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Add your signature to this open letter to change toxic rugby culture in New Zealand

Yesterday, NZ Rugby held a press conference in relation to the Chiefs scandal, wherein they barely said anything at all. Today, the Human Rights Commission invites you to add your name to a letter calling for a change New Zealand rugby culture. 

The NZ Human Rights Commission has this afternoon published an open letter to NZ Rugby, urging the national administrator to take up offers of support and expertise in relation to its internal culture.

The open letter follows the outcome of the internal NZ Rugby investigation, into an incident involving a woman named Scarlette and unidentified members of the Chiefs rugby team. The letter has already been signed by a number of prominent New Zealand women whose organisations collectively represent thousands of New Zealanders.

CHRISTCHURCH, NEW ZEALAND - FEBRUARY 27: The Chiefs team during a moment's silence before kickoff as a mark of respect for the Fiji cyclone victims, the 185 lives lost in the Christchurch earthquake five years ago, and Crusaders board member Nick Patterson, who died earlier in February, prior to the round one Super Rugby match between the Crusaders and the Chiefs at AMI Stadium on February 27, 2016 in Christchurch, New Zealand. (Photo by Kai Schwoerer/Getty Images)

Equal Employment Opportunities Commissioner Dr Jackie Blue explains the thinking behind the letter:

“The internal investigation into the incident involving Scarlette and members of the Chiefs rugby team has highlighted to all New Zealanders that NZ Rugby’s judiciary process is not appropriate for dealing with issues of integrity, mana, respect and basic personal rights.

“NZ Rugby has previously refused to take up offers of support and expertise from external parties with these sorts of investigations. Until they do, these investigations will continue to produce the exact same results.

“The open letter is about letting NZ Rugby know that enough is enough and we want them to take us up on our offer to support them through this process. As much as New Zealanders love rugby – we need New Zealanders to respect women.”

The open letter, which can be signed here, reads:

Dear New Zealand Rugby management and board members,

Right now, thousands of New Zealanders are questioning the culture of our country’s favourite sport and those in charge of it.

We are writing to you publicly in the hope that you will listen to our calls for you to act with courage.

The internal investigation into an incident involving a woman called Scarlette and members of the Chiefs rugby team has highlighted to all New Zealanders that NZ Rugby’s judiciary process is not appropriate for dealing with issues of integrity, mana, respect and basic personal rights.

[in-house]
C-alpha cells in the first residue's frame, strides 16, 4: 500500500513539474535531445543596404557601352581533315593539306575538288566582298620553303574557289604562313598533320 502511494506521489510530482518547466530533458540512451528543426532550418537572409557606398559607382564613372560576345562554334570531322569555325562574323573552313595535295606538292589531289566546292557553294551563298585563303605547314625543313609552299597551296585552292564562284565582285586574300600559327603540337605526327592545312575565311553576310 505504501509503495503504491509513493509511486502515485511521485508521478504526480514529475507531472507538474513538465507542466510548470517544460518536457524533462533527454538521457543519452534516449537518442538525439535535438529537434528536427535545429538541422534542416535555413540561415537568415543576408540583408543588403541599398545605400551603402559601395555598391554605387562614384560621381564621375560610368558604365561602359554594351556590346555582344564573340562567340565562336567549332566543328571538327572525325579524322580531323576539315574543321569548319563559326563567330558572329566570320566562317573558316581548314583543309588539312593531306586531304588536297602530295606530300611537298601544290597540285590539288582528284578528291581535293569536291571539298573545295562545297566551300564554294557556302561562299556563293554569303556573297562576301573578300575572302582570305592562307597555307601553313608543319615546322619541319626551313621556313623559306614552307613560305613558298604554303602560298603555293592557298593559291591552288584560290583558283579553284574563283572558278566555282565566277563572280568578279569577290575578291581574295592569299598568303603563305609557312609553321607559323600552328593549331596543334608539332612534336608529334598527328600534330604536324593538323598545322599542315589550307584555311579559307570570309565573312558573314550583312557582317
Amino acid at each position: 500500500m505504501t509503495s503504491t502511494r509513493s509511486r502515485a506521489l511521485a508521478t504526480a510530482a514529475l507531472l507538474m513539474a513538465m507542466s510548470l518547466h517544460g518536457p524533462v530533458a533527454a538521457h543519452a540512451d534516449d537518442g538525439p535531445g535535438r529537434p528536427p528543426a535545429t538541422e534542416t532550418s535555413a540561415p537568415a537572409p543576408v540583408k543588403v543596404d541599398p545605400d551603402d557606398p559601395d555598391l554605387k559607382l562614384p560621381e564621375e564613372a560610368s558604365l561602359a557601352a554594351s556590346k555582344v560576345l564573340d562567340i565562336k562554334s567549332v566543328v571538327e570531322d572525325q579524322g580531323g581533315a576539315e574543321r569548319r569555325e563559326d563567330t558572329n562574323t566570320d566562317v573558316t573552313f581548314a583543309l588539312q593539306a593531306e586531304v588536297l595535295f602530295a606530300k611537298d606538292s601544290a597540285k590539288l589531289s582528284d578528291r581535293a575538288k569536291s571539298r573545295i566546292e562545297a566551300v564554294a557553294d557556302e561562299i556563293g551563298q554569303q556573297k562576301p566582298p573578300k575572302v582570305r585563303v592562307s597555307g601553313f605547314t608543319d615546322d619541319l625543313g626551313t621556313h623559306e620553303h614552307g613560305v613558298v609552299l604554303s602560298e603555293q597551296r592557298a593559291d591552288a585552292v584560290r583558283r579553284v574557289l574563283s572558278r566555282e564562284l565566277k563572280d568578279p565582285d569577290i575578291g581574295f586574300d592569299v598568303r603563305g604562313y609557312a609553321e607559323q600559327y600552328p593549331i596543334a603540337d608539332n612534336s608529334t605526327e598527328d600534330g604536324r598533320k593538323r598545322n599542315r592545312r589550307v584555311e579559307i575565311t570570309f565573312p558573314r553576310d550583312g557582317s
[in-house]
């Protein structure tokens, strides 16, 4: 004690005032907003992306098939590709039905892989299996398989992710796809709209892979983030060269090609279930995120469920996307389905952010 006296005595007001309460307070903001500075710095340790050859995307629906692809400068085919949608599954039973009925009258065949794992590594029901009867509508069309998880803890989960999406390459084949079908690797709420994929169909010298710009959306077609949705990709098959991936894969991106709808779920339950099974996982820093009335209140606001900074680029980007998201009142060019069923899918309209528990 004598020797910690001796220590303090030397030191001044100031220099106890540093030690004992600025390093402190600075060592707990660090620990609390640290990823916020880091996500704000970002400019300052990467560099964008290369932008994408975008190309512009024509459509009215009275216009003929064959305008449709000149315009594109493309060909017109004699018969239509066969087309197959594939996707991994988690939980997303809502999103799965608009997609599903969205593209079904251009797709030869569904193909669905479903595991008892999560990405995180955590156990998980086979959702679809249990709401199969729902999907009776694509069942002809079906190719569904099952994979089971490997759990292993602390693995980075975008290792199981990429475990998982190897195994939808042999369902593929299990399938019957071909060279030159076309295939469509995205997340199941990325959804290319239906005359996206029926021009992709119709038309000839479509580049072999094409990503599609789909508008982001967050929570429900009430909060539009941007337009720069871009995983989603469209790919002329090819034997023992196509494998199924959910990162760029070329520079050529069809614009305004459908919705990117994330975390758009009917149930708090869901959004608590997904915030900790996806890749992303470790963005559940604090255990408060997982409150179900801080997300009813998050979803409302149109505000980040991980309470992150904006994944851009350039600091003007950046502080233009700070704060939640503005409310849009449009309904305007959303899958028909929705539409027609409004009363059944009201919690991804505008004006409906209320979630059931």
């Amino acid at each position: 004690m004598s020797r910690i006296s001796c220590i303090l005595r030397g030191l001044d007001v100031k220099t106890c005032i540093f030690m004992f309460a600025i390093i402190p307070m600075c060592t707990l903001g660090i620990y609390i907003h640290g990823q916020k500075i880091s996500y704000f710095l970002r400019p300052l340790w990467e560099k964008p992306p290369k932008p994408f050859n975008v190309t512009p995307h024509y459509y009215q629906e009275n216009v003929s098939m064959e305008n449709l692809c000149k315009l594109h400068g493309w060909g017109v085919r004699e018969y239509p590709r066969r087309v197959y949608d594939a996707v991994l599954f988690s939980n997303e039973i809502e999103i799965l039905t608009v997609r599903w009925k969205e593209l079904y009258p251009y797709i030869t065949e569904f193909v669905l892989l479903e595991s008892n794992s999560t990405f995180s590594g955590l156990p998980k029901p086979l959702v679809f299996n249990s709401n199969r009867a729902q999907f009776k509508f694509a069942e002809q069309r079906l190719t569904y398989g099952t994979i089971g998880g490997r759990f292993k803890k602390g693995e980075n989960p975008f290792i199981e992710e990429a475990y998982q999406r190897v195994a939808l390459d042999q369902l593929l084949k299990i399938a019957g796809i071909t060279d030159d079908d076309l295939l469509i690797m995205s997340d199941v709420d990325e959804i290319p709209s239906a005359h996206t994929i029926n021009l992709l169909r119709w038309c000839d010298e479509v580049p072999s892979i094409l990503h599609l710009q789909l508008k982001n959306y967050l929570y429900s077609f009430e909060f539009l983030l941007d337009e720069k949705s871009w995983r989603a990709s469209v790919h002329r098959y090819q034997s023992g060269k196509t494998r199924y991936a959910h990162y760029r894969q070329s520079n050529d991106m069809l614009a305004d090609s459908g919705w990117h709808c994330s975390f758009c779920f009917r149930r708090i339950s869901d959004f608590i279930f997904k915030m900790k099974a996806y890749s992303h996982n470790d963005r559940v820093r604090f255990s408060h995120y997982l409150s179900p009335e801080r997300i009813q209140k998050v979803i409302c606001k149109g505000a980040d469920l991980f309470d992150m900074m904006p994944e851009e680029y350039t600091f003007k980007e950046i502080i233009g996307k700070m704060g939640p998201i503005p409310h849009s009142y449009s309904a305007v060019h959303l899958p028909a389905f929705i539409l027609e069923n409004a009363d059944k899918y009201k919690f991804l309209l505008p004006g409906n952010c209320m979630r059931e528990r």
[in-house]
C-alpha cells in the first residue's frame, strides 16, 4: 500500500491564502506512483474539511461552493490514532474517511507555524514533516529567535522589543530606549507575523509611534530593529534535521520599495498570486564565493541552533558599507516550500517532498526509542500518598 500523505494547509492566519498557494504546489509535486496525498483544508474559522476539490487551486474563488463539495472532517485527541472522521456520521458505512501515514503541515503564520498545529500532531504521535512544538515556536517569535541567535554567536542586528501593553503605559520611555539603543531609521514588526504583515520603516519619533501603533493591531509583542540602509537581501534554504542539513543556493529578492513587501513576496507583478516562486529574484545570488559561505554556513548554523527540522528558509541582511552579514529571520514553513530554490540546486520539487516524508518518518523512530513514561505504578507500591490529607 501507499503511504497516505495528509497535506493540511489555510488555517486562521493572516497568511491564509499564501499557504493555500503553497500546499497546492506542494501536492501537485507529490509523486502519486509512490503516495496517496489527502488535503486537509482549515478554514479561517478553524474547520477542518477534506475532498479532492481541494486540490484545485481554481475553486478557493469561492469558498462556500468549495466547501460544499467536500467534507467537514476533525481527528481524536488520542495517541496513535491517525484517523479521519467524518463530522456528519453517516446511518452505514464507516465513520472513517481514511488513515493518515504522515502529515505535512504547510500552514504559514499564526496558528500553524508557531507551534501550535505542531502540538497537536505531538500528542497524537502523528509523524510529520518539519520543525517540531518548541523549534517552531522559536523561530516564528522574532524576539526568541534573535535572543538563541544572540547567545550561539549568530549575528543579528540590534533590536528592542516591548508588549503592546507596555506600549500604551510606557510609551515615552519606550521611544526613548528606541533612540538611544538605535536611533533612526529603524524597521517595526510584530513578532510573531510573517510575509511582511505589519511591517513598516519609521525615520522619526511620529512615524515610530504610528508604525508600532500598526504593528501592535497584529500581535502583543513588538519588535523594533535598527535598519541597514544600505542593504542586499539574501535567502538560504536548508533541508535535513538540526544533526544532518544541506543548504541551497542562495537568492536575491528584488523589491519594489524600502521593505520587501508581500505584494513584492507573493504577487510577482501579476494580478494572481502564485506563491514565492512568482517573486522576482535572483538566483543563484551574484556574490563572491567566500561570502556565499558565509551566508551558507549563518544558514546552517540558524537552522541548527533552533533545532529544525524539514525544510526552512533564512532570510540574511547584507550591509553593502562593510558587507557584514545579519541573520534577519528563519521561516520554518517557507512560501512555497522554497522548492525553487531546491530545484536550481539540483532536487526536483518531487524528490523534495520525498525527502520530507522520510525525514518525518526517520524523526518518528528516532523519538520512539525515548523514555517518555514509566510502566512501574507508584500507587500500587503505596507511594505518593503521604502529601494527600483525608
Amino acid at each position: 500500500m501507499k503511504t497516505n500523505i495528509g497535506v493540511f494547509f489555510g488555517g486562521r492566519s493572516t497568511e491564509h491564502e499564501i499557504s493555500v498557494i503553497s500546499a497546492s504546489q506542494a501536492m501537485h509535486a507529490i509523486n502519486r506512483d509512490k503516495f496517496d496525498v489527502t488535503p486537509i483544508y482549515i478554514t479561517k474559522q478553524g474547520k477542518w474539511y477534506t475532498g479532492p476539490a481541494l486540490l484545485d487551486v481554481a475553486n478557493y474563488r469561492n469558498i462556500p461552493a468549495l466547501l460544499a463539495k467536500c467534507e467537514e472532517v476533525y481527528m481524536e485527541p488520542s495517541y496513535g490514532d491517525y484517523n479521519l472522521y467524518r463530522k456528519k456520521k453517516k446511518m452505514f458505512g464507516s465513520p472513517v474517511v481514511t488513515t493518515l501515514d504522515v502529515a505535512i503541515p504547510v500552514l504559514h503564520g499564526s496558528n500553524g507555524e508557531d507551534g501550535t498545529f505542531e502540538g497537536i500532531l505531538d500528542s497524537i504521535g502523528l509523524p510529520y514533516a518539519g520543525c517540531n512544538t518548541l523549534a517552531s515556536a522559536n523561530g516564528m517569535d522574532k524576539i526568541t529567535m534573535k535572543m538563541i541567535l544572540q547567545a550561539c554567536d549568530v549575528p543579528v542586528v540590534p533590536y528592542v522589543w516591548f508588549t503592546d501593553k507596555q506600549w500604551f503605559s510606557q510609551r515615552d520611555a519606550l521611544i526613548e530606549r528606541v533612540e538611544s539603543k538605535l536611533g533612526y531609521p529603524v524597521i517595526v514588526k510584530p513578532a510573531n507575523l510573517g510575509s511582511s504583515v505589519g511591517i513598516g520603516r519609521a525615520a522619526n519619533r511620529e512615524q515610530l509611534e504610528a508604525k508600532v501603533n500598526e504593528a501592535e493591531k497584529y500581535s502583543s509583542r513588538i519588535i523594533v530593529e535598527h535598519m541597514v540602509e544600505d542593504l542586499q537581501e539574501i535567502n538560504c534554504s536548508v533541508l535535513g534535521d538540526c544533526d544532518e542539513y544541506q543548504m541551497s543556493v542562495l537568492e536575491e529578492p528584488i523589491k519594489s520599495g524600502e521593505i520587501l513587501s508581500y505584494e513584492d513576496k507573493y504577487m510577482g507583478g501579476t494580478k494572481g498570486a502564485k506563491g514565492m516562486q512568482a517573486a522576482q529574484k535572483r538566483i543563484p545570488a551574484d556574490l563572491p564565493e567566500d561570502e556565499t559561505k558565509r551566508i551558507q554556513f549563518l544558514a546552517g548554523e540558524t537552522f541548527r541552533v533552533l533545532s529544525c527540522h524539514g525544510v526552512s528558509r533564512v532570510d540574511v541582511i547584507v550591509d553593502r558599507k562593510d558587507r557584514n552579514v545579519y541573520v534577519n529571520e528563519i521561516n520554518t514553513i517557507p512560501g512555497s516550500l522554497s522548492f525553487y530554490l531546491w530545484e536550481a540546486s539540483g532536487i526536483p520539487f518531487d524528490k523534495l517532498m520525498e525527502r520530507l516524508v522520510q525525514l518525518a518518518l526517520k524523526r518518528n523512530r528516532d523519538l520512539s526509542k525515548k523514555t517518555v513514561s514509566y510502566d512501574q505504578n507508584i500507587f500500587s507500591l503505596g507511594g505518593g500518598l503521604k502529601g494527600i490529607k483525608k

We are offering our expertise, experience and support. Louise Nicholas has been working alongside NZ Police to successfully enhance their internal culture for some time now. We encourage you to do the same. Dr Jackie Blue offered to assist a month ago and this offer still stands.

Rugby is like a religion in New Zealand, with players worshipped by young kiwis throughout the country. NZ Rugby could not operate without thousands of women volunteers and players in clubs and towns across the country: we must address the culture that exists from the top down and set the right example, particularly for our young New Zealanders.

Now is the time for you and those involved in the incident with Scarlette to be courageous and to take personal leadership on an issue that we can all work on addressing together.

As much as New Zealanders love rugby – we need New Zealanders to respect women.

We look forward to hearing from you.

Signed by,

Dr Jackie Blue, EEO Commissioner

Louise Nicholas, Sexual Violence Survivors Advocate

Rae Duff, National President, National Council of Women of New Zealand

Prue Kapua, National President, Maori Women’s Welfare League

Barbara Williams, National Council of Women

Dr Kim McGregor QSO , Director of Tiaki Consultants

Caren Rangi, National President, P.A.C.I.F.I.C.A (Pacifica Allied (Women’s) Council Inspires Faith in Ideals Concerning All) Inc

Dame Susan Devoy, Race Relations Commissioner

Nive Sharat Chandran, Co President YWCA of Aotearoa New Zealand

Sina Wendt-Moore, Co President, YWCA of Aotearoa New Zealand

Monica Briggs, CEO, YWCA Auckland

Karen Johansen, Indigenous Rights Commissioner

Jan Logie, Member of Parliament

Ruth Dyson, Member of Parliament

Tracey Martin, Member of Parliament

Catriona McClennan, Barrister and Social Justice Advocate

Leonie Morris, Auckland Women’s Centre

Eileen Brown, Council of Trade Unions

Sue Kedgley, UN Women

Dr Janette Irvine, General Practitioner

Vicky Mee, Business and Professional Women

Jane Drumm, Shine

Erin Polaczuk, PSA

Deborah McKenzie, Inner City Women

Christine King, President, Pacific Women

Denise Ritchie, Stop Demand

Add your signature here.

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